Saturday, January 19, 2019: 9:45 AM-11:15 AM
Golden Gate 6, Lobby Level (Hilton San Francisco)
Cluster: American Indian, Alaska Native, Native Hawaiian and Global Indigenous Populations (Indigenous Cluster)
Angelique Day, PhD, MSW, University of Washington
Due to a lack of culturally competent foster and adoptive parent curricula, many tribal-based child welfare agencies are training their American Indian/Alaskan Native (AIAN) foster/adoptive parents using materials that have been developed using the parenting values and beliefs of the mainstream population. This has been a factor that has impeded the success of tribes in recruiting and maintaining AIAN foster homes to provide child welfare services. This symposium presents the results from three studies that were conducted to identify the challenges and specific training needs of AIAN foster and adoptive parents to prepare them to take on their role successfully. Paper 1 describes the findings of a systematic literature review that analyzed the existing literature to determine the most salient characteristics and proficiencies of tribal foster parents who have demonstrated success in their caretaking role. Paper 2 describes a qualitative study of tribal child welfare professionals, foster parents and youth that describes the strengths and challenges in caregiving in Indian Country and provides suggestions for addressing the gap in training on this topic. Paper 3 describes a 2nd qualitative study of tribal child welfare professionals, relative caretakers and youth who were raised by grandparents and/or “aunties” that identified training and other services gaps that could improve the well-being of these fragile family units.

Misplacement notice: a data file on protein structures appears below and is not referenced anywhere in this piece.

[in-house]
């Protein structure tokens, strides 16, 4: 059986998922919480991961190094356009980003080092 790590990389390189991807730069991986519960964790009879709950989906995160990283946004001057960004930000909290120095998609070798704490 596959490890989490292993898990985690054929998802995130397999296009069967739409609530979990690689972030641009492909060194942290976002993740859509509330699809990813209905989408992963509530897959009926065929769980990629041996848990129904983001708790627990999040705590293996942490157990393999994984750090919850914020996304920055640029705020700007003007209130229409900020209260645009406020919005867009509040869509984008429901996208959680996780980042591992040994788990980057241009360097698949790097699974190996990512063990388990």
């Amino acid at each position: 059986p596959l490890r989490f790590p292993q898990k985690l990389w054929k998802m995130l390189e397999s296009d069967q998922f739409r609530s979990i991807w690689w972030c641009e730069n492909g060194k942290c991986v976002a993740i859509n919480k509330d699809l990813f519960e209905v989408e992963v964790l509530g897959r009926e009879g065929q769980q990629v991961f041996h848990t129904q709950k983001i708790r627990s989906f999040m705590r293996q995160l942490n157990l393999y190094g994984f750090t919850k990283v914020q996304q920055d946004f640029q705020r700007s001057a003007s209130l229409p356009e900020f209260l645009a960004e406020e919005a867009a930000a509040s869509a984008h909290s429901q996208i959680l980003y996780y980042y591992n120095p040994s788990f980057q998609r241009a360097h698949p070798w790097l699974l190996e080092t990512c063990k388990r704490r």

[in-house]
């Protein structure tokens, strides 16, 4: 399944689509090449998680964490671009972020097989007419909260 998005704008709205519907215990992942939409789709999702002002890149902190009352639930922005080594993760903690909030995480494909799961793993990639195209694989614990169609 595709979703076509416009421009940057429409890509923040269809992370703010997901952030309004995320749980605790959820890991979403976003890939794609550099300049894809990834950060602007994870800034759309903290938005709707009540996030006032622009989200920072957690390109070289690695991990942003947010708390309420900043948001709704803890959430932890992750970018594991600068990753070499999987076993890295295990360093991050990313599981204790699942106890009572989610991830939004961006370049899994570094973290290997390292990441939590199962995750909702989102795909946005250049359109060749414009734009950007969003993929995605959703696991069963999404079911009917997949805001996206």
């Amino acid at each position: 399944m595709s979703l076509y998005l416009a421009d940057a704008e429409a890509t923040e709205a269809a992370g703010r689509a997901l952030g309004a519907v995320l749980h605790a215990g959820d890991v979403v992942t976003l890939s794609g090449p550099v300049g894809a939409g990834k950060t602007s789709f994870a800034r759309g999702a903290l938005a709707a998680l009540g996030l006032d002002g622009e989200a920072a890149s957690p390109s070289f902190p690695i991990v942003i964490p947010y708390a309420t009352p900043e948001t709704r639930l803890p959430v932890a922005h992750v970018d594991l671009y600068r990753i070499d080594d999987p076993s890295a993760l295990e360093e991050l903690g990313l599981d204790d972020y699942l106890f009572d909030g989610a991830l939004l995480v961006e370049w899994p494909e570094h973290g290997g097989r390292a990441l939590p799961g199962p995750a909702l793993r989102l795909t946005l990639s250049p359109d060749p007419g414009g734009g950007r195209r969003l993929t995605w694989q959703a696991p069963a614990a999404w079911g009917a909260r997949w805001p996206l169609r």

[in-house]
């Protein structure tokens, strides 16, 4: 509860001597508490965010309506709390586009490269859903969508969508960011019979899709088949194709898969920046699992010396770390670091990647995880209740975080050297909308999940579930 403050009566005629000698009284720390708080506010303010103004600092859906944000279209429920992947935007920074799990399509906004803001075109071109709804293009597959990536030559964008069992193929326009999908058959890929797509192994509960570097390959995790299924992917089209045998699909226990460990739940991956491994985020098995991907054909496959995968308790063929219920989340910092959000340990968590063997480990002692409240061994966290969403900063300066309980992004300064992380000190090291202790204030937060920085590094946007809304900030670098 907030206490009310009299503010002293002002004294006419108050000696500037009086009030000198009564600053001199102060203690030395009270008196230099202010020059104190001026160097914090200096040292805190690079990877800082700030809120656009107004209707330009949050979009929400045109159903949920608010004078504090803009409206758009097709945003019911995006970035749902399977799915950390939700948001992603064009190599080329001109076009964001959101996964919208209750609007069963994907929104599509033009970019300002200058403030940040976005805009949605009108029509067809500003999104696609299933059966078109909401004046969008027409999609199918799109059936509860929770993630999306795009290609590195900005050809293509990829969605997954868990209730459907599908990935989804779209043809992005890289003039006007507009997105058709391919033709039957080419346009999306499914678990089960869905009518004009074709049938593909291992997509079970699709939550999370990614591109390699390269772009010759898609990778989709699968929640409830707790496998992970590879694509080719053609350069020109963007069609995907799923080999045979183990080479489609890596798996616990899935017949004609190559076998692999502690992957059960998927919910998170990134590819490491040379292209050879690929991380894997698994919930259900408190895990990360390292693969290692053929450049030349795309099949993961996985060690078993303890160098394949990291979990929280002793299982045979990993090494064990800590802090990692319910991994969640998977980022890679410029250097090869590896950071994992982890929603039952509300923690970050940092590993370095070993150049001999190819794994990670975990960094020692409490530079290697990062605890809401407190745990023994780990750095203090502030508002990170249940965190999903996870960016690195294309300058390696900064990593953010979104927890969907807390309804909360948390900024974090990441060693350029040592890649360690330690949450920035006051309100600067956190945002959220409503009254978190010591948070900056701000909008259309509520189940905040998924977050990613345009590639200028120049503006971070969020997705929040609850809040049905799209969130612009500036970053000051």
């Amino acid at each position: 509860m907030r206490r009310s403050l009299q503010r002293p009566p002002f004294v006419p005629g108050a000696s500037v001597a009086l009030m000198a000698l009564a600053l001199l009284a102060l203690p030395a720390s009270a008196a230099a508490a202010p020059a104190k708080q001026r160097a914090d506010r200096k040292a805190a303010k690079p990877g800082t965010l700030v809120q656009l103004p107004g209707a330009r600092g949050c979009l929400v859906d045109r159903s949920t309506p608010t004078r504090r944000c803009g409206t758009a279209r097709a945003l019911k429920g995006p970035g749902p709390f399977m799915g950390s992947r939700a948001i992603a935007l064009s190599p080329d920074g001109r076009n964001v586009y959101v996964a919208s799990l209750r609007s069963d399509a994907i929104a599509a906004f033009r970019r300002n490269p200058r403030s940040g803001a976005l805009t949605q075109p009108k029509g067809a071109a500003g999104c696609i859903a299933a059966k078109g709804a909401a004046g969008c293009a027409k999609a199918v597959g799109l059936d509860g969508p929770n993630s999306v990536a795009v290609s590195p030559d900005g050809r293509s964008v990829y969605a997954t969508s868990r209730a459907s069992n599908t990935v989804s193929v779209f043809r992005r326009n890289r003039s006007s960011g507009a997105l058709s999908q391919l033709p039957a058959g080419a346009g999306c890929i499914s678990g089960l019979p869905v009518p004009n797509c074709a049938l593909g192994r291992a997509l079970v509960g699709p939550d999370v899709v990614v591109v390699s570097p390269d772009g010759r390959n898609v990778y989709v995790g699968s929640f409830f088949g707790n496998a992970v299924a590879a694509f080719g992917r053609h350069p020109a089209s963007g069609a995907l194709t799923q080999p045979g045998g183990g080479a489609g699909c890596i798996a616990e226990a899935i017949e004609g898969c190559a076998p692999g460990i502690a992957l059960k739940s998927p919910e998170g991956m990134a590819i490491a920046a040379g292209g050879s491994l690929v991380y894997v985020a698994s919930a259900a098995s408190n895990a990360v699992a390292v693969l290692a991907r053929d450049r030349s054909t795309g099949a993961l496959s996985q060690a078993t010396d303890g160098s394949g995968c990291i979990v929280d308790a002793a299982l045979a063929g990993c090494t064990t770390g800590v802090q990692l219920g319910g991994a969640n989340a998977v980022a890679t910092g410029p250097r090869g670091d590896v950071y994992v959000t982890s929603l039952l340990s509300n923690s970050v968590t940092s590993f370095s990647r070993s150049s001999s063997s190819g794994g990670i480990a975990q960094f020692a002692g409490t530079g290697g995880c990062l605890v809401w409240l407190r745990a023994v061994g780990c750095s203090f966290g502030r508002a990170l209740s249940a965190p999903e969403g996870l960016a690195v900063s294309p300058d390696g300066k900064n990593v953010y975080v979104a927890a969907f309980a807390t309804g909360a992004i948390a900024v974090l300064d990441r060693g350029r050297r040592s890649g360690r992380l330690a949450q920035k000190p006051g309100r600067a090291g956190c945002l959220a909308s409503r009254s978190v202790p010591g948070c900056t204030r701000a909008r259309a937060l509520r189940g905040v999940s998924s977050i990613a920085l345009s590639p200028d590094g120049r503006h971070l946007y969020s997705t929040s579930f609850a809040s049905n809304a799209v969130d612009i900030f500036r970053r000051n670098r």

* noted as presenting author
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